What then pushes the like of Pash, Ali Banana, Danja and other Burma boys into joining the army? Love for their fellow humans you say? Never! Fellow humans who before the war and even after subjected them to imperialism. Ignorance is the word! I want to believe these characters are not in any way like the Biblical Shadrach, Meshach and Abednego who weren't only impudent at the sight of the furnace but who also strove into it with confidence. The war front is never a kulikuli market as Aminu Yerwa sees it.

"When the OC asked Aminu why he brought so much with him, he said he'd been hoping to keep some for himself and to sell the rest in small portions to the boys when we got to India." (Page 53)
Whereas, the only ware for sale at the warfront is death!

If the attainment of manhood means death or some inane thing, I'd rather be a boy all my life. Samanja Damisa posits that "a boy is a man when he feels he's a man." Imagine Pash becoming a man with one leg; Samanja Damisa himself becoming a man with just one ear and Ali Banana… Why not read that up?

What if I say once a thespian is forever a thespian? The mode of narration of the story is an attempt by Biyi to hide behind a visor – Thespis' palm – which in this situation is transparent enough for the reader to discover that the work is better described as a novel written in four acts with its own prologue and epilogue. The ingenious diction which the author employs can be likened to that of an oral artist. The book is fraught with proverbs, songs and other literary embellishments with which the conflict is doused. Listen to this:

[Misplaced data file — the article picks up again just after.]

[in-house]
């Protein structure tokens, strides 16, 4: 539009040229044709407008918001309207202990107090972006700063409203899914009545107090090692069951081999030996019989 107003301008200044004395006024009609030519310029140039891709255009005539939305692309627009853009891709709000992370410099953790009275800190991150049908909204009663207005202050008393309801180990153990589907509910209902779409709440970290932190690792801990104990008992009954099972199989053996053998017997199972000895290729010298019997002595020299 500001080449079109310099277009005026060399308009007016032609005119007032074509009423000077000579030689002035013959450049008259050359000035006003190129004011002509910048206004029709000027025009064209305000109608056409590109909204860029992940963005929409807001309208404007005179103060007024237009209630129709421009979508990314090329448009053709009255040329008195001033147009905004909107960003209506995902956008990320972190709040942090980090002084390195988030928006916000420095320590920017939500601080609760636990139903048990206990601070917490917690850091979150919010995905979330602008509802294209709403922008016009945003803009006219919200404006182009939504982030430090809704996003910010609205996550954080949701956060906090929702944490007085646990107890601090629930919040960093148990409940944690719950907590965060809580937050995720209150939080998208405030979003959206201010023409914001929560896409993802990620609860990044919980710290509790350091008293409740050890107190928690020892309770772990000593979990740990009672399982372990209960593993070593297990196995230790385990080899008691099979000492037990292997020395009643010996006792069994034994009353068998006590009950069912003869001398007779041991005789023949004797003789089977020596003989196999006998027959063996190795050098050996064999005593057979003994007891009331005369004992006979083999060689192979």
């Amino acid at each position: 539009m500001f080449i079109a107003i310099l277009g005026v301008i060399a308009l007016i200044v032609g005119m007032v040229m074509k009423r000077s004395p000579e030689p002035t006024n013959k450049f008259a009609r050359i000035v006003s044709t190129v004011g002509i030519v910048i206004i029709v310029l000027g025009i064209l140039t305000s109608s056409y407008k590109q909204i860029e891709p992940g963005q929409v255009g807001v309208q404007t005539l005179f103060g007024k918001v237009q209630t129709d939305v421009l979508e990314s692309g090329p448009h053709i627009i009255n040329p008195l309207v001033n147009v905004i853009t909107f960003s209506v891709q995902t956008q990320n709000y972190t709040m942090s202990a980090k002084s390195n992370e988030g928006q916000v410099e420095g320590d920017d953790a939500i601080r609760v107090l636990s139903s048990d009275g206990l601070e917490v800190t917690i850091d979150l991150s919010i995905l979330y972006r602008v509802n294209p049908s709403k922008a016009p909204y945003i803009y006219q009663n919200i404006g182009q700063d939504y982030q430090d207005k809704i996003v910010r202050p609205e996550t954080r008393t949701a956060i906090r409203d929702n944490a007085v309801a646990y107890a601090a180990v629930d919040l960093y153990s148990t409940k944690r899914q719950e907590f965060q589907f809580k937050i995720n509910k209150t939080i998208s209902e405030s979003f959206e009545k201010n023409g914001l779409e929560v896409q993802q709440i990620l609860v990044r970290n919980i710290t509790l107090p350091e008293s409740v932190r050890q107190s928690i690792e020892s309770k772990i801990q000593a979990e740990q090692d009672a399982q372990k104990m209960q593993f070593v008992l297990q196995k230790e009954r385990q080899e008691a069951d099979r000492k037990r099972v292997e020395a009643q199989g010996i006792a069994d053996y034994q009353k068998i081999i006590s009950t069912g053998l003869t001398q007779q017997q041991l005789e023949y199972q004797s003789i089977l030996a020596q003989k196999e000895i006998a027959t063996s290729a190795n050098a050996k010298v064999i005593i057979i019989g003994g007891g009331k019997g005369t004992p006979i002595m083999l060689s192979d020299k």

"A man does not run on thorns for nothing: either he's chasing something or there's a snake chasing him" (Page 96)

And indeed, they are running on thorns for something:

"… He is there to kill you or die trying…His commanders tell him that if he's taken prisoner when unconscious, he should stuff his tongue and choke himself to death…Our mission is to insert ourselves inside his gut" (Page 27)

Moreover, as detailed as the narration is, the narrator (or maybe the editor) leaves the reader to puzzle out an instance of contradiction.

Consider this:

"… my tale is long but I'll make it short. That very night, Yusufu, Iddrisi, and I set out on foot and headed as the crow flies, in the direction of Kaduna" (Page 43)

In relation to:

"They didn't ask me to come with them that night. In fact, they laughed in my face when I asked if I could come with them. I had to wait a month before I made my own way to Kaduna" (Page 49)

 Which do we believe?

The misuse of the word "anorexia" on page 179 also calls for notice:

"Quite soon the men began to fall sick, exhibiting symptoms ranging from flatulence to anorexia…"

Anorexia at the war front where there is little or nothing to eat!?

The sincerity of the story is apparent in its characterization. That it is complex is enough to be taken as an attestation to the fact that the stage on which war is acted out is large enough to take a large number of soldier-actors (as far as they can kill and may be killed). The story is one that can be likened to a scalpel slicing through a pregnant woman in labour. A monster is born rather than a baby. Via the convincing voice of the griot, the repulsive story of those who killed and died in the service of a history which is not theirs refuses to be laid on a pyre.